Last summer, I boarded a flight from Dallas/Ft. Worth to Seattle. I had priority boarding so I was among the first passengers on the plane. Normally this is a good thing but not in this instance because the plane was stiflingly hot.
I asked a flight attendant, “It’s very hot inside the plane; has the air conditioning been turned on?” (I have been on flights where the answer to this question was “no”; so I thought I’d start with the obvious.) The attendant basically ignored me.
Five minutes later, I crawled upstream to the front of the airplane (passengers were still boarding), when another flight attendant stopped me. Our conversation went something like this:
- She said, “Sir, may I help you?”
- I said, “It’s very hot inside the plane; has the captain turned on the air conditioning?”
- She said, “The air conditioning is not working 100%.”
- I said, “Ma’m, the air conditioning is not working 20%.”
- She said, “Yes, it is warm.”
- I said, “Why is that?”
- She said, “The supplemental ground AC unit is not working. When possible, we’ll start the engines and start the AC.”
- I said, “Well, that explains that. Does the captain know all of this?”
- She said, “I’ll make sure he does.”
Five minutes later, the captain, in what sounded to me like a cheerful but rather flippant and patronizing tone of voice said over the intercom, “Well good afternoon ladies and gentlemen. Thanks for joining us on this flight to Seattle. This is captain Snotnose (not his real name). Sorry about the temperature, yeah…we’re having some issues, should be okay once we’re in the air. Thanks for your patience.”
I understand that mechanical things break. I wasn’t upset at that. But it bothered me that no one took ownership of the problem, and only after someone (me) complained was an explanation given.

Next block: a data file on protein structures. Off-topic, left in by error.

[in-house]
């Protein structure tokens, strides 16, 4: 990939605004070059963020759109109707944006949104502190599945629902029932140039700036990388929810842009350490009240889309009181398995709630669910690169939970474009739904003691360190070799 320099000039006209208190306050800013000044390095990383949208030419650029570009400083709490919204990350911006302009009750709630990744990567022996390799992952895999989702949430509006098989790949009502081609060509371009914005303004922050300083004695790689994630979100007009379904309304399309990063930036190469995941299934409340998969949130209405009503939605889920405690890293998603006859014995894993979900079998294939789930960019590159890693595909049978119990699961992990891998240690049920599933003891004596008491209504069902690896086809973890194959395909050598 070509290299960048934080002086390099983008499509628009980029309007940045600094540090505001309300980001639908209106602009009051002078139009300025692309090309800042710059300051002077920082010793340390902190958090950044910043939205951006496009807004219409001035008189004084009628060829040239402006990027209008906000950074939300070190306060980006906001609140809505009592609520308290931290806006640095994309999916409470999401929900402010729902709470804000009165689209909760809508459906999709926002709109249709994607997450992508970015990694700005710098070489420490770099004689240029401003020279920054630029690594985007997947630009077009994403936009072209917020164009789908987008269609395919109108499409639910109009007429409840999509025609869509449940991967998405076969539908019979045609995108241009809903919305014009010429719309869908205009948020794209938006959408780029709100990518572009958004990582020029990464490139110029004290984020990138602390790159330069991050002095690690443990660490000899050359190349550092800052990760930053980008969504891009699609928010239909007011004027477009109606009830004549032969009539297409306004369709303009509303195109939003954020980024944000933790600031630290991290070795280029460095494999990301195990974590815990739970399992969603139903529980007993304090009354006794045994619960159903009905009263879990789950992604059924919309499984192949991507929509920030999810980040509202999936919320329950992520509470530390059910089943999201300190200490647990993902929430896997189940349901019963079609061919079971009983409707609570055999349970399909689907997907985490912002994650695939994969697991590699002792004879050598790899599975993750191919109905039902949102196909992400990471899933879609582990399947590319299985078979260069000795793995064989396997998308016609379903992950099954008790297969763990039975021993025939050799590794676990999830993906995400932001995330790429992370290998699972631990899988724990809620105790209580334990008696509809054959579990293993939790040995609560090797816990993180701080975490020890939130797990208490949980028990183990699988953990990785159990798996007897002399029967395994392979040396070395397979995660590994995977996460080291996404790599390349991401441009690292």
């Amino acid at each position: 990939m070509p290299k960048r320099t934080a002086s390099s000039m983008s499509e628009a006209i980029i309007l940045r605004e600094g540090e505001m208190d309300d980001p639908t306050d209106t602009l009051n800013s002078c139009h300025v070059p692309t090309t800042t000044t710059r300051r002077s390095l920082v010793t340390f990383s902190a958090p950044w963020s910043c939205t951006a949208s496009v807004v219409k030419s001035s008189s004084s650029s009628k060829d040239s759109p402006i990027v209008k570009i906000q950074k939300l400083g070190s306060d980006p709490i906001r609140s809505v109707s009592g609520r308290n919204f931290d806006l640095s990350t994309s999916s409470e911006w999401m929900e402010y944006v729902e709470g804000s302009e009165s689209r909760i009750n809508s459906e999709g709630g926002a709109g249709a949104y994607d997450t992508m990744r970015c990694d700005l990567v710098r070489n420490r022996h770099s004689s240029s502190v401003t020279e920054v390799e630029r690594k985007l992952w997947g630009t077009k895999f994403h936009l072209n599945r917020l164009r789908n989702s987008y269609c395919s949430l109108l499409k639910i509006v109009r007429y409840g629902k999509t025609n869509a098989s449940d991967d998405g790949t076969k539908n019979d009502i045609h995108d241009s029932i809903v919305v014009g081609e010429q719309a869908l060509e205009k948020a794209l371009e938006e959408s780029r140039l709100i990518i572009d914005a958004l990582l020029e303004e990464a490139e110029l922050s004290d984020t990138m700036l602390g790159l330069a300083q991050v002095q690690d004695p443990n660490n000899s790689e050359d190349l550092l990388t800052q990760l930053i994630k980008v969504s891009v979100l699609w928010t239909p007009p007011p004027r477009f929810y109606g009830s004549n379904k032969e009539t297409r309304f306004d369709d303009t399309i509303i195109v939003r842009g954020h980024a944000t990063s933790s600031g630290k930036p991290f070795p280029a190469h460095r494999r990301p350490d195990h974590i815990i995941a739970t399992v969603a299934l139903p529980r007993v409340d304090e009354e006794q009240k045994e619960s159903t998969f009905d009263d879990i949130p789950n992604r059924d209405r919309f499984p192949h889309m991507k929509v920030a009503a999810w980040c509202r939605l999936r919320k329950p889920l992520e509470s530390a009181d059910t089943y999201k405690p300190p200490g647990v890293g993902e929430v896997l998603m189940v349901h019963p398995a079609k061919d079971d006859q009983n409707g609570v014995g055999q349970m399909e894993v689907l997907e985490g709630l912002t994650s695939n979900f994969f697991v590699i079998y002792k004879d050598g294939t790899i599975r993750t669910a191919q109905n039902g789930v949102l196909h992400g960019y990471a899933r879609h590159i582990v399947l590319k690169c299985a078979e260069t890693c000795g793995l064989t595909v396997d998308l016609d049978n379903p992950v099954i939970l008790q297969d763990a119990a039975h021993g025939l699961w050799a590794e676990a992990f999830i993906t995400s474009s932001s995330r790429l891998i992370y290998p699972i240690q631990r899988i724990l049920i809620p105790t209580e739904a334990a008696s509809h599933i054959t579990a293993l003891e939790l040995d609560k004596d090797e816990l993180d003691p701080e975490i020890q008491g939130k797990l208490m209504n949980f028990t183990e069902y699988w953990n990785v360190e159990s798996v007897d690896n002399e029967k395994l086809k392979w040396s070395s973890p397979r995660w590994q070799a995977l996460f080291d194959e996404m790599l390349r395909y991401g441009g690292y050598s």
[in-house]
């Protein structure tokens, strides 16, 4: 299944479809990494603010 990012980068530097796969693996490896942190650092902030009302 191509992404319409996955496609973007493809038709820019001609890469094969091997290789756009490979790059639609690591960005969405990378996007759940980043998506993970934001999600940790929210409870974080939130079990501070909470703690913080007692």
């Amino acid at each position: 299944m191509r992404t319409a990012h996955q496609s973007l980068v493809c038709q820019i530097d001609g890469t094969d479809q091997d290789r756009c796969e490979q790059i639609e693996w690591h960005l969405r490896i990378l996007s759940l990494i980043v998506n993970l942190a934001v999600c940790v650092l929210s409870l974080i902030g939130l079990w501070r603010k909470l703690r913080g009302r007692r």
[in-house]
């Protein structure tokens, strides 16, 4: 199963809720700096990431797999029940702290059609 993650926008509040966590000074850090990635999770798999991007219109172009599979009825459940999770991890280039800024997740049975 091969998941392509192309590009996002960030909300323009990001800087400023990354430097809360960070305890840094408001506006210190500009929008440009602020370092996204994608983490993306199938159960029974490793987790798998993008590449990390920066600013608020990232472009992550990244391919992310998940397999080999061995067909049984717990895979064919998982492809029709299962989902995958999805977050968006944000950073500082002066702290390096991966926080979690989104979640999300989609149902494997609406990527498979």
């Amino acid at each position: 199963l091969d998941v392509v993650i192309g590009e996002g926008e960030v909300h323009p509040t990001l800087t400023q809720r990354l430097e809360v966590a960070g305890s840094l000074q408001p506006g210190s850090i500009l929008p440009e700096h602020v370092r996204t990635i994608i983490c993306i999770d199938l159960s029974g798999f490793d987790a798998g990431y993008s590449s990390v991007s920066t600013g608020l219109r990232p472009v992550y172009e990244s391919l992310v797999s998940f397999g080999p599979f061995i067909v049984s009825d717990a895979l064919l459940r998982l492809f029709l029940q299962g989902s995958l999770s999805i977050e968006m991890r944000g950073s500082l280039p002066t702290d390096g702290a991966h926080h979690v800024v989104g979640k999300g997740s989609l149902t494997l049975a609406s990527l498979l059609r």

Here’s my advice:
- When something goes wrong on your watch, don’t ignore it, hide it, or minimize it—own it. (The AC is not working 100%?)
- Don’t blame someone else even though someone else may be complicit. (The ground crew may have forgotten to service the supplemental AC unit, but I’m on your plane.)
- Don’t use the phrase, “Thank you for your patience.” (I was not patient about this issue. That comment is presumptuous and dismissive and it makes things worse.)
- As soon as there’s a problem, acknowledge it to those affected. Don’t wait until they complain. (We were all perspiring; the problem was evident.)
- Explain why the problem is happening; a good explanation won’t fix the problem but it will lessen frustration.
- When possible, offer some type of compensation, even if it is token. (The stewardess did offer me a cup of ice but I declined; because everyone was suffering from the heat, everyone should be offered a reprieve.)
- Be empathetic. During the plane incident, a simple, “Sir, I’m very sorry about the temperature issue; I know it’s very discomforting.” would have helped ameliorate the tension.
- Don’t hesitate to apologize.
U.S. President Harry S. Truman had a sign on his desk that said, The buck stops here. He didn’t coin the phrase, but he did popularize it.
The saying is derived from the expression passing the buck, common in poker gameplay. It came to mean “passing blame” or absolving oneself of responsibility or concern by denying authority or jurisdiction over a given matter.
The phrase means that no excuses will be made. The speaker is taking full responsibility for what is happening rather than passing on the responsibility.
In life and leadership, we must own our problems. The buck stops with us.
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